Tom Kalinski, RE/MAX of Boulder

Tom Kalinski, RE/MAX of Boulder

Recently, RE/MAX of Boulder Broker/Owner Jay Kalinski wrote an article about a pressing issue when it comes to technology right in our homes. Popular smart devices connected to the Internet including DVRs, web cams, smart thermometers, TVs and more are vulnerable to hacking. Here’s what Jay had to say:

If you’re one of the millions who use Internet of Things (IoT) devices throughout your home, take heed.

Along with the wonder of touch-of-a-button Internet home control comes the growing problem of cybercrime. And without precautions, you could be the next victim. The use of smart devices is projected to reach 50 billion by 2020, according to Cisco Internet Business Solutions Group. With so many smart devices and the availability of easy to use hacking software such as Mirai, home-targeted cybercrime is a growing problem.

Take steps now to keep your home, financial data and you, safe. Follow these valuable tips on how to keep hackers out of your house, as seen in Bradley K. Tuttle’s Real Estate Update.

Change the default setting on your smart device
In today’s busy world, manufacturers add out-of-the box convenience by shipping devices with default settings enabled. While instant operation is fun and easy, the default settings are an easy target for Mirai, the hacking software. When enabling a new smart device, change the default settings at initial start-up.

Update passwords at least once a year
Passwords seem to be taking over our lives: we all have far too many. But in our connected world, multiple passwords – and lots of them – are unavoidable. Given that, be sure to change your passwords each year. Never use names, address or birthdays, or easy to guess passwords like ‘admin’ or ‘1234.’ While it’s easy for you to remember, it’s also easy to hack. It’s equivalent to leaving the key in your front door.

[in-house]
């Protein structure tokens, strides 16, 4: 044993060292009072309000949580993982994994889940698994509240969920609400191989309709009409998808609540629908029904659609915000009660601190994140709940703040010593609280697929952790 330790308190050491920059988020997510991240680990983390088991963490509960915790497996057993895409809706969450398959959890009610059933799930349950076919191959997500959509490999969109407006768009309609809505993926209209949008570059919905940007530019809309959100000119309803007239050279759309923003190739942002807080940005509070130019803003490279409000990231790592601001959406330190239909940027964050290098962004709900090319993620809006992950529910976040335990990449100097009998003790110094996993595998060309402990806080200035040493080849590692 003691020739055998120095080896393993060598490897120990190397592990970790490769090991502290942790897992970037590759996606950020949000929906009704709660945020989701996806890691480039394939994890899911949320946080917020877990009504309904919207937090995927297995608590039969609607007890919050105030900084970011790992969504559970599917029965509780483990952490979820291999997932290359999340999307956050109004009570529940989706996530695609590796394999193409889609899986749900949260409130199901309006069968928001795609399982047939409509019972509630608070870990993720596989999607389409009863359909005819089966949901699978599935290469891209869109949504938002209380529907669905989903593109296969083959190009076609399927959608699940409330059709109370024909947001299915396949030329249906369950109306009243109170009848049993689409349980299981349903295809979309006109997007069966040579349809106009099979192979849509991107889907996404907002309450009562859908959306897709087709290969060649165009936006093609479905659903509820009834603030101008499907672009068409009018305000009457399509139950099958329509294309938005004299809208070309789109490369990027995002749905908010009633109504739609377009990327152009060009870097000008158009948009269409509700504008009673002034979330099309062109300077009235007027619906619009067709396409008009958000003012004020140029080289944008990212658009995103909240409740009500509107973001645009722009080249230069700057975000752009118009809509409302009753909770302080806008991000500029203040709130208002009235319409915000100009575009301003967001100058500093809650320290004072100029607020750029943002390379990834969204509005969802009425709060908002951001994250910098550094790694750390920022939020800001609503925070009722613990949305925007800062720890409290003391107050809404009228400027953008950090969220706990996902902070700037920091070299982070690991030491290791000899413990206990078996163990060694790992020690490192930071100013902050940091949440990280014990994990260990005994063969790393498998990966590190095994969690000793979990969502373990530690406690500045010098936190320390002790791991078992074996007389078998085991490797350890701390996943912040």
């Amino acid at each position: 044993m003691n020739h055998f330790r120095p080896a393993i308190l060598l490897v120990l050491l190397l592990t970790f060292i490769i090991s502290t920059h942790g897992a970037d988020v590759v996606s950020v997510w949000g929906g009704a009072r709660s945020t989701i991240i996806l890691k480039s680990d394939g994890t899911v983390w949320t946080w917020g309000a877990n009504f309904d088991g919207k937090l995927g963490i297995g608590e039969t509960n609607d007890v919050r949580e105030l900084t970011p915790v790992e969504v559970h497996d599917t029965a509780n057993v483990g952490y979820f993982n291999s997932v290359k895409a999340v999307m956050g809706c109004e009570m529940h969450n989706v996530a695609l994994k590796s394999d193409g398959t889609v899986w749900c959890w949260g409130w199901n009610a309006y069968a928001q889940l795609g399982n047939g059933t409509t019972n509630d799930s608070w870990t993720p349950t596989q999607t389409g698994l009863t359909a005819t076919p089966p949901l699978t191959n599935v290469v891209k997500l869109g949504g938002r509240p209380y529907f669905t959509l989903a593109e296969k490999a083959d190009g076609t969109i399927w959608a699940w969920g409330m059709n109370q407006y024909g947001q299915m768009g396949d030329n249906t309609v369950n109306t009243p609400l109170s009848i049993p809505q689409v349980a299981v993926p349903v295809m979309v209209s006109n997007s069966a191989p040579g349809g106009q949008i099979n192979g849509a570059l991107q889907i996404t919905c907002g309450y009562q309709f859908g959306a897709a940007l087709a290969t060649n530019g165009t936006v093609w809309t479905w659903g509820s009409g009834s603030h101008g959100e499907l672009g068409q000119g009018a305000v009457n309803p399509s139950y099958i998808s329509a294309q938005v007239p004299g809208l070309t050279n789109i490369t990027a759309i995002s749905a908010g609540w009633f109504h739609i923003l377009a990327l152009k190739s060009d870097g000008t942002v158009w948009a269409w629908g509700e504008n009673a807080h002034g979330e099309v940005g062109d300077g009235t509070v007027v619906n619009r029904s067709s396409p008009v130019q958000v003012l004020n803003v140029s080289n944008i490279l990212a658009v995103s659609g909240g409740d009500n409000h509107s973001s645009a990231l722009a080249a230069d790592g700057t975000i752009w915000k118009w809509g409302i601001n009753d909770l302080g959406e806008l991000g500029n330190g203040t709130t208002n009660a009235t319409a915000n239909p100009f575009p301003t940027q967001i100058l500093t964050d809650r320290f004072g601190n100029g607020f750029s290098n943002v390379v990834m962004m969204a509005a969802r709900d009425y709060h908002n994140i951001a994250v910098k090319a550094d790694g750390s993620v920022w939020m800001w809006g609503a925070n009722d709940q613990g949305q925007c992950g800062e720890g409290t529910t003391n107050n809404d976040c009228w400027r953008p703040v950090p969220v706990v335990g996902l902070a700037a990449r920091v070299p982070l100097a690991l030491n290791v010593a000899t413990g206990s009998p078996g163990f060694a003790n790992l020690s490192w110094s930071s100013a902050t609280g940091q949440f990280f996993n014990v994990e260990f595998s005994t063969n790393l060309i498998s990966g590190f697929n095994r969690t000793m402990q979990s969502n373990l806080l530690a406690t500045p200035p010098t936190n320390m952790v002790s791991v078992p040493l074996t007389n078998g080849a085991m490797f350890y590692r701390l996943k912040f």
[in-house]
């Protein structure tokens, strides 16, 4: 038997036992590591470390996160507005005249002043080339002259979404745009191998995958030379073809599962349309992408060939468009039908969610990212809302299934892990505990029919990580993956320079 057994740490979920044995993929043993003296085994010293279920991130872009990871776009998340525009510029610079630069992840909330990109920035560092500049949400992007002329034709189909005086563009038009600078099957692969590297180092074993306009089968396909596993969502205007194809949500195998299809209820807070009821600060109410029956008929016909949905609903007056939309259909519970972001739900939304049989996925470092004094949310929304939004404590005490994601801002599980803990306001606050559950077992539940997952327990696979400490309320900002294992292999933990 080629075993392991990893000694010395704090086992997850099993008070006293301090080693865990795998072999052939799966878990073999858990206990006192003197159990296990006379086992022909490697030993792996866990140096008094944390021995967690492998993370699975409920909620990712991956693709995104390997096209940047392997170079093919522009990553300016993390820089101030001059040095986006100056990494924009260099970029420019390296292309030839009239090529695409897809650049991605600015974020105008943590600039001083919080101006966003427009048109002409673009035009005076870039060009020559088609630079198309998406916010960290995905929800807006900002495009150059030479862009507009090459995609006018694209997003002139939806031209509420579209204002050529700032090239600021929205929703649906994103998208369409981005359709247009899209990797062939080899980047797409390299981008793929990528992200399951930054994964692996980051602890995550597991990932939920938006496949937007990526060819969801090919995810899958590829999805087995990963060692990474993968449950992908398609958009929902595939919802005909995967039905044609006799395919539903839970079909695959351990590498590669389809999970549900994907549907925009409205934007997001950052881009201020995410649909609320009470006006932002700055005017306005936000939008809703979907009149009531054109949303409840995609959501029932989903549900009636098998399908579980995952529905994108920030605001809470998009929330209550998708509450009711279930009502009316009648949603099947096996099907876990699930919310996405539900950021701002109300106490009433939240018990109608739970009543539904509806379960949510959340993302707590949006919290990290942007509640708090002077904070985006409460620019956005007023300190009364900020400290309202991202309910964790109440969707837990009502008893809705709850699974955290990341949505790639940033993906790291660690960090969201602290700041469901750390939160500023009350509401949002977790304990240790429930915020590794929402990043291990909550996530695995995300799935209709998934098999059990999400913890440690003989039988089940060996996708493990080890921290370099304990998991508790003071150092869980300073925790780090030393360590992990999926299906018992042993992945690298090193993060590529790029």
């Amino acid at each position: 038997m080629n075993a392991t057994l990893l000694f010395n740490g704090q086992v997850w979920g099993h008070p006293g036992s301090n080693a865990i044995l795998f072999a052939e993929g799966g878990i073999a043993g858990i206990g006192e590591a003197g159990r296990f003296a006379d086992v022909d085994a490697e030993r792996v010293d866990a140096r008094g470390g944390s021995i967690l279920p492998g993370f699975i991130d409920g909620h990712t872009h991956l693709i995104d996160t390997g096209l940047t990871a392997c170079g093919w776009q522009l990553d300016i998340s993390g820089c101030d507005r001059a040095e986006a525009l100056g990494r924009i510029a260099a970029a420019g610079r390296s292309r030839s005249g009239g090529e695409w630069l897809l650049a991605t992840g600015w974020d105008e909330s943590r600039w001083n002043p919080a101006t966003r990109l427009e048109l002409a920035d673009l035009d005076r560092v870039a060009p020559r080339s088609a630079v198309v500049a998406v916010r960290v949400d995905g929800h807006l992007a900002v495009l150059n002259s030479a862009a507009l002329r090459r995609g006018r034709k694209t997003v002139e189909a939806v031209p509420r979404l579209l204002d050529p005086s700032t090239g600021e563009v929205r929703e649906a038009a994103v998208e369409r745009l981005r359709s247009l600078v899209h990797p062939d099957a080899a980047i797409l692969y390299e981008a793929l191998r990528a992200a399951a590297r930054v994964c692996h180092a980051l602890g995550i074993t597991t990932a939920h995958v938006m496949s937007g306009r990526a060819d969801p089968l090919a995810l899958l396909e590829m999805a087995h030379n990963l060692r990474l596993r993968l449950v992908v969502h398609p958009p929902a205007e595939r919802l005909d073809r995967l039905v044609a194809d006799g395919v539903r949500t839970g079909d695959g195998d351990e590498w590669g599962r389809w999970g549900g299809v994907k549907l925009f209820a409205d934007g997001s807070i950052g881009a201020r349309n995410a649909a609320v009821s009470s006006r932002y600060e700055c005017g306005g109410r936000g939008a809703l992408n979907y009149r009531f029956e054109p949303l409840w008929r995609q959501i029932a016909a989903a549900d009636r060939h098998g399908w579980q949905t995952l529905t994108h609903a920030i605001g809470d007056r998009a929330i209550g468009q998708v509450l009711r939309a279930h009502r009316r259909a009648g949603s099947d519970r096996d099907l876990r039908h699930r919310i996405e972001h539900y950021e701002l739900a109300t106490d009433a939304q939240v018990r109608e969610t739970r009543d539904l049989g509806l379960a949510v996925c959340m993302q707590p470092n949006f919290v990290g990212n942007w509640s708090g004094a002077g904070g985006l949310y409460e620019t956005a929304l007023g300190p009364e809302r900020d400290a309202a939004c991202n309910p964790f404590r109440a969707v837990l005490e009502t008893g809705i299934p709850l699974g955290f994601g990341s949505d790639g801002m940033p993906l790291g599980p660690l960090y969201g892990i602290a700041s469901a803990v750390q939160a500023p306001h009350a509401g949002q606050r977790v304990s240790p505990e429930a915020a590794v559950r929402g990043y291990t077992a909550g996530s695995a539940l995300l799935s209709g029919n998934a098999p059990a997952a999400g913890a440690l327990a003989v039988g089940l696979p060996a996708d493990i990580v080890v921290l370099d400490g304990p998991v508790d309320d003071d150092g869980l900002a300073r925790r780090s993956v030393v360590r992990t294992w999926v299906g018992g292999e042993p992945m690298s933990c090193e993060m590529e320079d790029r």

Add an extra authentication protocol
Now that you are managing your passwords wisely, beef up your security with an extra step for gaining access. The added security layer could be a one-time pin you receive by text. Or, it could be biometric authentication, which relies on a unique thumbprint, eye-scan or user’s unique keystrokes. This extra step makes it harder for hackers to bust into your smart devices.

Check your smart devices for firmware updates.
While updates may be annoying, and notification of updates equally as annoying, keeping your software loaded with the latest fixes helps keep out hackers. Once a month, check the web app of your smart device for firmware updates. Then install the update.

If you experience a security breach, immediately take action
Update passwords, notify credit card companies and file a police report. Never use public Wi-Fi networks and don’t keep smart devices on the same network as your PC. This will minimize hacking across different devices.

Although manufacturers of smart devices need to improve their built-in security, users need to be as vigilant about smart device security as they are with credit cards, computers and locking the house when you’re away.

Read the full story on Home Cybercrime at

By Tom Kalinski,
RE/Max of Boulder

Tom Kalinski is the Owner and Founder of RE/MAX of Boulder. To reach him call 303.441.5620 or e-mail [email protected]. For updates about market statistics and trends, visit RE/MAX of Boulder at